Simon Calder: The gift of travel – with strings attached
The man who pays his way
Simon Calder’s career in travel started at Gatwick Airport, where he cleaned aircraft for Laker Airways and later worked as a security officer. He became The Independent’s Travel Correspondent in 1994, and is known as “the Man Who Pays His Way” because he does not accept free travel facilities. He writes across the Independent titles, as well as for the Evening Standard.
Saturday 07 December 2013
The message of Christ is one of redemption. Jesus had in mind absolution from sin. But the business of redeeming a Ryanair gift voucher can seem equally tricky.
Advent brings a chill to the legion of the less well-organised as they trawl the online high street searching for last-minute presents. Some will settle on vouchers, tokens or gift cards. Personally, I have no problem giving (or, even better, receiving) cash. Yet a view persists that a voucher is somehow less vulgar than cash, along with a now-forlorn hope that it might be redeemed for something worthy.
In the olden days, book tokens were often exchanged for an uplifting example of the printed word, possibly some inspirational travel writing to guide you north, south, east or west. But since the cultural currency mutated into an Amazon gift certificate, it could be cashed in for One Direction.
You may not be astonished to learn that, here on Planet Travel, the voucher has properties that are not necessarily to the advantage of the lucky recipient. A donor might fondly imagine that the gift of travel in the form of a Ryanair voucher will unlock new horizons this Christmas. But a recipient reading the small print may interpret it as a gesture of contempt.
Even from the donor's perspective, the voucher is poor value: the Irish airline charges a £6 "administration fee" for issuing a document that is significantly less useful than cash. The voucher cannot be used for any Ryanair booking that includes car rental. You must spend it within a year. And if you use it for a flight costing less than face value, don't expect any change.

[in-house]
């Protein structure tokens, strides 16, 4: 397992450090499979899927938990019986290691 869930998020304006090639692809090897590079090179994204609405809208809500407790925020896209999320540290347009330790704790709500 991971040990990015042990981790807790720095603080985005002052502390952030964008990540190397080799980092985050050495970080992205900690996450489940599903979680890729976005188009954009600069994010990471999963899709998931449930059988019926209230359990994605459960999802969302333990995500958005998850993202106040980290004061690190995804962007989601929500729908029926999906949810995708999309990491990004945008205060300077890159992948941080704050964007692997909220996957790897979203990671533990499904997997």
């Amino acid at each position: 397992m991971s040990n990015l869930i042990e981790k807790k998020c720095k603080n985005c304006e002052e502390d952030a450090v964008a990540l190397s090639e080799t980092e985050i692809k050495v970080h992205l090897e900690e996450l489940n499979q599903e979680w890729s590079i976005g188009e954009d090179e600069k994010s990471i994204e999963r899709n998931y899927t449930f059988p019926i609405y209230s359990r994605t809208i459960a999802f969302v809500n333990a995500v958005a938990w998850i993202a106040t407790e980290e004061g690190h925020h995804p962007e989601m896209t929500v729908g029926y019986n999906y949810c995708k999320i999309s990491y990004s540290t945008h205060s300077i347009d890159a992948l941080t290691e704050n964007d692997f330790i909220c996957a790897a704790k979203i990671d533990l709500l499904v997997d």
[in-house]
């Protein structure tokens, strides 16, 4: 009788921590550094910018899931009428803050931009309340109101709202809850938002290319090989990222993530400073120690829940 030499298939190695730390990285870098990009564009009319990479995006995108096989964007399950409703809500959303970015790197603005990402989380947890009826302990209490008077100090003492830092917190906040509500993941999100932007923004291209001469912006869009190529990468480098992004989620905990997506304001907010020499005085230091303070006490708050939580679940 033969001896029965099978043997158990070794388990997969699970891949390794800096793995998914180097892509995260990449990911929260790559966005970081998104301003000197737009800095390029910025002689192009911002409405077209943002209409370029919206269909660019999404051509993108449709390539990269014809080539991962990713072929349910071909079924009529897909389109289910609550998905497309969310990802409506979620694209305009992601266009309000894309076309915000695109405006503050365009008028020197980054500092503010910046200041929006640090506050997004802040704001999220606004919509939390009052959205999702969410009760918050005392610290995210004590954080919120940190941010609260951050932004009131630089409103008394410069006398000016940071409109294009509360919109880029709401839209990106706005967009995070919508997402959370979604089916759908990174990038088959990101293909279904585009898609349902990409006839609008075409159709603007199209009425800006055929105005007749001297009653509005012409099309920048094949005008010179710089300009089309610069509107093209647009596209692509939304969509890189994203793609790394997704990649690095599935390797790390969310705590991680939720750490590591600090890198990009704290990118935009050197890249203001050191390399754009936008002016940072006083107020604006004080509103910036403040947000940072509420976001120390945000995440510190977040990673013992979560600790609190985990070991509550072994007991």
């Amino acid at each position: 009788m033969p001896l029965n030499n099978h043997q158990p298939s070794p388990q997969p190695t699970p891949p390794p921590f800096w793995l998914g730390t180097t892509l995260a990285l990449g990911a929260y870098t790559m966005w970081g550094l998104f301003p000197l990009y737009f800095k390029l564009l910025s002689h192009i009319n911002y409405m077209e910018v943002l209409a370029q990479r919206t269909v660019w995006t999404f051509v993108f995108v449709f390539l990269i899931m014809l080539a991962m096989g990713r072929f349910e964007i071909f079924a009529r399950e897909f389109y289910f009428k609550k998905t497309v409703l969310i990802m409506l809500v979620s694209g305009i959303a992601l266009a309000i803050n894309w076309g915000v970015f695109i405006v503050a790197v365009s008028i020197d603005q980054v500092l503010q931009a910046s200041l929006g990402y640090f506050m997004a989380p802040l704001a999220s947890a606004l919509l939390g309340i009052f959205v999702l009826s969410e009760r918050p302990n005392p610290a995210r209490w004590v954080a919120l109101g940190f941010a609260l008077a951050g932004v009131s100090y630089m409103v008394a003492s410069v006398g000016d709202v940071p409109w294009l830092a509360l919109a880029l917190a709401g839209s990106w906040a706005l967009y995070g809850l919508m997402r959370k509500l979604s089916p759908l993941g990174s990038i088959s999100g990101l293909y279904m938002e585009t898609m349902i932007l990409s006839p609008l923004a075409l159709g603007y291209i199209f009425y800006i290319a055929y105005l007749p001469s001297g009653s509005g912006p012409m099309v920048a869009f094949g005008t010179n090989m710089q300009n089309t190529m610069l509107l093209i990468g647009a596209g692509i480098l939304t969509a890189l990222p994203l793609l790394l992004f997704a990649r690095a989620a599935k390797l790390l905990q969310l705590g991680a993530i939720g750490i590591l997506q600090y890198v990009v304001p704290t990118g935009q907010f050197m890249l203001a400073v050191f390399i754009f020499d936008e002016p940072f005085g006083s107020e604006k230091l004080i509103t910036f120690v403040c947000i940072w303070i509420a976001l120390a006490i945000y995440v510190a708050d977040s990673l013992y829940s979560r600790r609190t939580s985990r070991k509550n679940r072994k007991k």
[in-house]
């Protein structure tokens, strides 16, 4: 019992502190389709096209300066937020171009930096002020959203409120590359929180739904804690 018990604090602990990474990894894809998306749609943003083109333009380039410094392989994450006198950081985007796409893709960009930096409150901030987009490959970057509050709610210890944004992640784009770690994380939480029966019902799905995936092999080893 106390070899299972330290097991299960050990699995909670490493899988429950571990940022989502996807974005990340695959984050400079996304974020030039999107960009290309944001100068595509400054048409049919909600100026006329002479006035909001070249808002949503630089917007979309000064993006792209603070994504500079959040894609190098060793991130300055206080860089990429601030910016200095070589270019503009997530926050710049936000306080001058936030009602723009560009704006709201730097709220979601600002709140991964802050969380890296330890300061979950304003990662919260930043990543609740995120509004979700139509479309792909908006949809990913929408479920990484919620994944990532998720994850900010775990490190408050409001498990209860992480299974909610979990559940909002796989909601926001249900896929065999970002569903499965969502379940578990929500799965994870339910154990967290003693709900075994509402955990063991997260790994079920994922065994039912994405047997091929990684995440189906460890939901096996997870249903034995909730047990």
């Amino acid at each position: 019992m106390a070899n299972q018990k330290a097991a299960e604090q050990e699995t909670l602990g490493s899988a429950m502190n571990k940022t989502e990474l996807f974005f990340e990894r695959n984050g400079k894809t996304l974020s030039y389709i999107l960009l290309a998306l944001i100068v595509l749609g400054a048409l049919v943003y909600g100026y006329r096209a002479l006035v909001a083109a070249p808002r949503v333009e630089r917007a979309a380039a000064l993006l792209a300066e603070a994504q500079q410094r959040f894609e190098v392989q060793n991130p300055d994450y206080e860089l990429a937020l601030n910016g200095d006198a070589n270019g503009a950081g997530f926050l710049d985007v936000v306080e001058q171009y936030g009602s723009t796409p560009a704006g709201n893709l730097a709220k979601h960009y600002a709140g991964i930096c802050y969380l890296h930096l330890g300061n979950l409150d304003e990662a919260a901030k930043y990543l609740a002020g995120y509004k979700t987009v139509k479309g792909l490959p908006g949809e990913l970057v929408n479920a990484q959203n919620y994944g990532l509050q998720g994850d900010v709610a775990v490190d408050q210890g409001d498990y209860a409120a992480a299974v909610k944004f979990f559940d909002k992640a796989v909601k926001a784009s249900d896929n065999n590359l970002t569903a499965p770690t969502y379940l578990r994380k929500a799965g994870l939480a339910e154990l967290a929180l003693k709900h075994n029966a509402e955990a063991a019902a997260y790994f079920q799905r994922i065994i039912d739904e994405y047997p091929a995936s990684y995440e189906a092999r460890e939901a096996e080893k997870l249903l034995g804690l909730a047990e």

Contrast this with the benevolent terms of the Icelandic airline, Wow. Gift certificates attract no fees, and if you don't spend it all at once, the remainder is saved – though you could end up seeing quite a lot of the North Atlantic as you shuttle between Gatwick and Reykjavik.
Rates of exchange
With vouchers so hamstrung by conditions, why would any traveller ever accept one that hasn't come from a misguided friend or relation? Well, because sometimes it can be worth your while – especially when a travel firm is providing compensation for a service foul-up. Monarch, for example, typically offers 20 per cent more in vouchers for future flights with the airline than the cash value. If you plan a trip with Monarch in the near future, that might well be worth your while.
There are three good reasons why airlines, cruise lines, and holiday companies all prefer to make amends for foul-ups with vouchers rather than real money.
First, instead of having to hand out hard cash now, the financial hit can be deferred.
Next, a travel firm will hope that vouchers may persuade you to embark upon a trip you wouldn't otherwise make, filling empty seats or beds at negligible cost.
Third, the company knows that there is some possibility that the voucher will expire before you get a chance to redeem it. When British Airways bumped me from an overbooked Heathrow-Amsterdam flight, the airline's remedy was either £250 in cash or £400 in vouchers. I was glad to be given the choice, and opted for the "uplift" of 60 per cent, because I knew there was a very good chance I would soon spend that amount with the airline.
Judging from the inbox here, though, many people who emerge after a particularly grim travel experience vow never again to holiday with the firm that has upset them.
Several readers say they claimed compensation for disrupted flights with Thomas Cook Airlines under European passenger-rights legislation (EC261) – and the settlement arrived in Thomas Cook vouchers, even though at no point had the mode of payment been discussed.
One such letter, sent in January, read: "In line with our obligations under Regulation 261, I would ask you to accept the enclosed voucher to the value of £1,765."
Fortunately, the rules are clear. Disrupted travellers are entitled to compensation "in cash, by electronic bank transfer, bank orders or bank cheques", unless they give their signed agreement to accept vouchers. So, insist on cash.
British train operators are allowed to "pay" disrupted passengers in rail travel vouchers. That might look equally traveller-unfriendly, but the little green documents are so negotiable that they practically constitute cash.
For big payouts, the value is split between several coupons to make redemption easier – typically £60 in compensation will be offered as three £20 vouchers.
They are not tied to a particular company; if First Great Western let you down between Plymouth and Penzance, you can spend the compensation to travel from Inverness to Thurso on ScotRail (though note it is part of the same conglomeration as FGW). And you have a year to use your rail vouchers or give them away to a fellow traveller.
In fact, the only people who don't seem to be able to do anything with this form of compensation are the Government's travel providers. A conscientious civil servant friend, who qualified for a £25 voucher after a work journey went horribly wrong, tried to hand it to the travel office to save taxpayer cash on a future trip. "It's rightfully yours," he said, only to be told "We can't handle them."
Perhaps the refusal might, at least, solve one element of his Christmas-shopping plans.
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